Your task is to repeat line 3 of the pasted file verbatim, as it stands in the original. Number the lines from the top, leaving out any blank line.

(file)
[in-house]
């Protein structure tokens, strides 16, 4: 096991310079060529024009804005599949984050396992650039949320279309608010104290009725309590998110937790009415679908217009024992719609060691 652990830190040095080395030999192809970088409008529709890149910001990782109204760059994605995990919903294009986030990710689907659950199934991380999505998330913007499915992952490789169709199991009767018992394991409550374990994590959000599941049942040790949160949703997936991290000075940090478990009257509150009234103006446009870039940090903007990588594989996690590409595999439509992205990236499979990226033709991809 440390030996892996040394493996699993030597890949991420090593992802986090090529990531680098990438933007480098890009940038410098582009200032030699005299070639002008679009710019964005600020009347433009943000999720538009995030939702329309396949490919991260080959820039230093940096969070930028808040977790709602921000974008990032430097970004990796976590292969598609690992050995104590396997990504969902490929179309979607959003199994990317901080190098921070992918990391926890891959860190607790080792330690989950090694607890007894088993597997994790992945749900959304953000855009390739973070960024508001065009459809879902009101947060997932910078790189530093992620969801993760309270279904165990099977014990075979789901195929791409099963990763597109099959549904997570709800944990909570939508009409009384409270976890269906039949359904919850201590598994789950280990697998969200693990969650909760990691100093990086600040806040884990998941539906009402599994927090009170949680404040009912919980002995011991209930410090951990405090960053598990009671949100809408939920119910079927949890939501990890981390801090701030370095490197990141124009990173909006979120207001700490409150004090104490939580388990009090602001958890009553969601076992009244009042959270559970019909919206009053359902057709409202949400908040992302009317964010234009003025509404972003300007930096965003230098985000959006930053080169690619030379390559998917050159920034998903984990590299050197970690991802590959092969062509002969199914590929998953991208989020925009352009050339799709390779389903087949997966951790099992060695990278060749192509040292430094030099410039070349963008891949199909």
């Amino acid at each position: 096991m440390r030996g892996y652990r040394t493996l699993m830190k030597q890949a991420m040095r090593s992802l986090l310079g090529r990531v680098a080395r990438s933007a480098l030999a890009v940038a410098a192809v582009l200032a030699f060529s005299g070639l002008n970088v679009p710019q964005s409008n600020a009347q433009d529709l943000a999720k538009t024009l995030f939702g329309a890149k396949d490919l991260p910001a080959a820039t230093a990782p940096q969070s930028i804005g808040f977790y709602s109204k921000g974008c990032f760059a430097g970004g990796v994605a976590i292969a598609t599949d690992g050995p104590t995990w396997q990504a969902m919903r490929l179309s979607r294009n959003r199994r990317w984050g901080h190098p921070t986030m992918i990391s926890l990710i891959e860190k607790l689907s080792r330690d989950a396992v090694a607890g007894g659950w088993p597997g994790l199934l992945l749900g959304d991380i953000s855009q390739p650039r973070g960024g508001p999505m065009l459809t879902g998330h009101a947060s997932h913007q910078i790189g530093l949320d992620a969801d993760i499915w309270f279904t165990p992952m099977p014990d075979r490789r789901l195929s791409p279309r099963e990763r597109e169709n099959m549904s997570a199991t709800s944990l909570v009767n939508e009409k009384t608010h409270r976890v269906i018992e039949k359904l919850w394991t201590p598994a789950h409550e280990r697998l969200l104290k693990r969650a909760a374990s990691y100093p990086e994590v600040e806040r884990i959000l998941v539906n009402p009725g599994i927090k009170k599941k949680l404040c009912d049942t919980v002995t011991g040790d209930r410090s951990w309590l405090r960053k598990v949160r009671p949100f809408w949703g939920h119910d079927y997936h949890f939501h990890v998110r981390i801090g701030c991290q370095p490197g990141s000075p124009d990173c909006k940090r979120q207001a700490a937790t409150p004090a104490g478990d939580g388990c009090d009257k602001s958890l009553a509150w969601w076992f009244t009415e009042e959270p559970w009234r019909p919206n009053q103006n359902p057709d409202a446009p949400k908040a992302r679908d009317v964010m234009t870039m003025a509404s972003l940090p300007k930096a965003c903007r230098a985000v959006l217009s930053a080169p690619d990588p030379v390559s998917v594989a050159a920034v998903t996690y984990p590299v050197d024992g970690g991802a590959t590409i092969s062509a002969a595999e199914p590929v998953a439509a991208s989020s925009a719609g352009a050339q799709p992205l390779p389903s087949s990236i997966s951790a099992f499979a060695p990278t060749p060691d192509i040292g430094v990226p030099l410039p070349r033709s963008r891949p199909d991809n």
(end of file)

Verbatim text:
């Amino acid at each position: 096991m440390r030996g892996y652990r040394t493996l699993m830190k030597q890949a991420m040095r090593s992802l986090l310079g090529r990531v680098a080395r990438s933007a480098l030999a890009v940038a410098a192809v582009l200032a030699f060529s005299g070639l002008n970088v679009p710019q964005s409008n600020a009347q433009d529709l943000a999720k538009t024009l995030f939702g329309a890149k396949d490919l991260p910001a080959a820039t230093a990782p940096q969070s930028i804005g808040f977790y709602s109204k921000g974008c990032f760059a430097g970004g990796v994605a976590i292969a598609t599949d690992g050995p104590t995990w396997q990504a969902m919903r490929l179309s979607r294009n959003r199994r990317w984050g901080h190098p921070t986030m992918i990391s926890l990710i891959e860190k607790l689907s080792r330690d989950a396992v090694a607890g007894g659950w088993p597997g994790l199934l992945l749900g959304d991380i953000s855009q390739p650039r973070g960024g508001p999505m065009l459809t879902g998330h009101a947060s997932h913007q910078i790189g530093l949320d992620a969801d993760i499915w309270f279904t165990p992952m099977p014990d075979r490789r789901l195929s791409p279309r099963e990763r597109e169709n099959m549904s997570a199991t709800s944990l909570v009767n939508e009409k009384t608010h409270r976890v269906i018992e039949k359904l919850w394991t201590p598994a789950h409550e280990r697998l969200l104290k693990r969650a909760a374990s990691y100093p990086e994590v600040e806040r884990i959000l998941v539906n009402p009725g599994i927090k009170k599941k949680l404040c009912d049942t919980v002995t011991g040790d209930r410090s951990w309590l405090r960053k598990v949160r009671p949100f809408w949703g939920h119910d079927y997936h949890f939501h990890v998110r981390i801090g701030c991290q370095p490197g990141s000075p124009d990173c909006k940090r979120q207001a700490a937790t409150p004090a104490g478990d939580g388990c009090d009257k602001s958890l009553a509150w969601w076992f009244t009415e009042e959270p559970w009234r019909p919206n009053q103006n359902p057709d409202a446009p949400k908040a992302r679908d009317v964010m234009t870039m003025a509404s972003l940090p300007k930096a965003c903007r230098a985000v959006l217009s930053a080169p690619d990588p030379v390559s998917v594989a050159a920034v998903t996690y984990p590299v050197d024992g970690g991802a590959t590409i092969s062509a002969a595999e199914p590929v998953a439509a991208s989020s925009a719609g352009a050339q799709p992205l390779p389903s087949s990236i997966s951790a099992f499979a060695p990278t060749p060691d192509i040292g430094v990226p030099l410039p070349r033709s963008r891949p199909d991809n």